The enemy of risk management starts with a C (and it's not China)
- By William Jackson
- Mar 06, 2013
Managing risk in a network requires knowing your assets and prioritizing defenses, says the National Institute of Standards and Technology’s Ron Ross. Complexity is the enemy, and moving to the cloud can help simplify.
“You can reduce the complexity of your infrastructure by 5 to 40 percent by moving to the public cloud,” said Ross. “Without reducing that complexity, we’re going to be doing what technicians call thrashing — a lot of activity with few results.”
Ross, who is NIST’s Federal Information Security Management Act implementation lead, made his comments in a discussion on risk management at last month’s RSA Conference in San Francisco. The potential security benefits of the cloud included not only off-loading assets and processes, but also the opportunity to automate the task of monitoring IT systems. Meeting requirements for continuous monitoring of government systems cannot be done manually, said John Streufert, director of network resilience at the Homeland Security Department.
“Use computers for what can be automated,” freeing up humans for those things that can’t, Streufert said.
With that in mind, DHS is planning to offer continuous monitoring for agencies as a vendor service. The offering is intended to improve automation, ensure consistency and take advantage of the economies of scale in a government-wide service hosted by a service provider.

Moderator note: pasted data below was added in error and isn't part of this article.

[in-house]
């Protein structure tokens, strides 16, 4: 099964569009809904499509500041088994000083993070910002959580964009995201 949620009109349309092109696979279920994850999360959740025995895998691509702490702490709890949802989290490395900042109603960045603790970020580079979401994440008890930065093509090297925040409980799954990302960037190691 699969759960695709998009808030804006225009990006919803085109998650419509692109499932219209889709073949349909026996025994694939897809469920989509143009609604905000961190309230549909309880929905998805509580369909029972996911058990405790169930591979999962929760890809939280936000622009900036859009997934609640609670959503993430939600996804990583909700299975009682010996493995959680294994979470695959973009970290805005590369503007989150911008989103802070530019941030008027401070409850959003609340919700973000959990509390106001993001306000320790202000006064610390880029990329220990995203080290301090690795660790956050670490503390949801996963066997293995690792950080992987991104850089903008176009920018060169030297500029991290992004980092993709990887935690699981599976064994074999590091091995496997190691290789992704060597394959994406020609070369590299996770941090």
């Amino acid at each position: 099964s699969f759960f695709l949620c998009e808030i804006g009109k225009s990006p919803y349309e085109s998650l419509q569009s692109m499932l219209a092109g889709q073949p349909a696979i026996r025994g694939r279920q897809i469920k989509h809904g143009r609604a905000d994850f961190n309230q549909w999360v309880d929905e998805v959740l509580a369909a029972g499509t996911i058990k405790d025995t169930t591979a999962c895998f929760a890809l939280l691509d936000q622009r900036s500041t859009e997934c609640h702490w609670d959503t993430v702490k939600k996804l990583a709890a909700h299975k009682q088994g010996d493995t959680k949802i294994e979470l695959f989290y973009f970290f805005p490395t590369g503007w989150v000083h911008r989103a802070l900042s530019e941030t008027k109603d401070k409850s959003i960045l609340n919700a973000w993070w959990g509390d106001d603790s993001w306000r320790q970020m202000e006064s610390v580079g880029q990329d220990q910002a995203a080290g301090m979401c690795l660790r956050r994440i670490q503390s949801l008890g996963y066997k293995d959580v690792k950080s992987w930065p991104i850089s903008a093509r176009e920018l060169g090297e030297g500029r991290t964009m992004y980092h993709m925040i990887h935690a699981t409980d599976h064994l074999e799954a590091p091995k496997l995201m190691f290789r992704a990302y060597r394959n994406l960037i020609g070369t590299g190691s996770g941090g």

DHS issued a request for quotes in December under its Continuous Diagnostics and Mitigation program, also known as Continuous Monitoring as a Service. It is seeking a blanket purchase agreement from a contractor under the General Services Administration’s Schedule 70, which includes a wide variety of IT products and services, including cloud services and security services. The BPA would have a base period of one year with four one-year options, with an expected value of $6 billion over all five years. It would include sensors for monitoring and a central dashboard for authorizing changes and fixes, as well as consulting services.
The agreement would include hardware and software asset management capabilities, configuration and vulnerability management, management of access controls and identity management, monitoring of user activity, as well as incident planning and response. Although it is intended for use primarily for civilian .gov networks, DHS also expects it also will be used by Defense Department networks in the .mil domain.
The cloud is not a panacea, the speakers warned. “Not all cloud providers are the same,” said Justin Somaini, former CISO at Yahoo and Symantec. The best provide good security, but it is up to the user to review security.
This task is eased somewhat by FedRAMP, the Federal Risk and Authorization Management Program, which provides governmentwide provisional authority for agencies to operate on cloud systems. FedRAMP ensures service providers have met baseline security controls for low, moderate and high impact systems, establishing a basic level of trust. But it still is up to the agency to ensure that the controls meet its needs and sign-off on operations.
Effective risk management means that agencies must decide what operations and functions can be safely moved to the cloud. This is a matter of comfort as well as technology, and Ross advised that agencies begin by moving low-impact activities that require the minimum level of security and consider other activities as they get more information about the process.
William Jackson is freelance writer and the author of the CyberEye blog.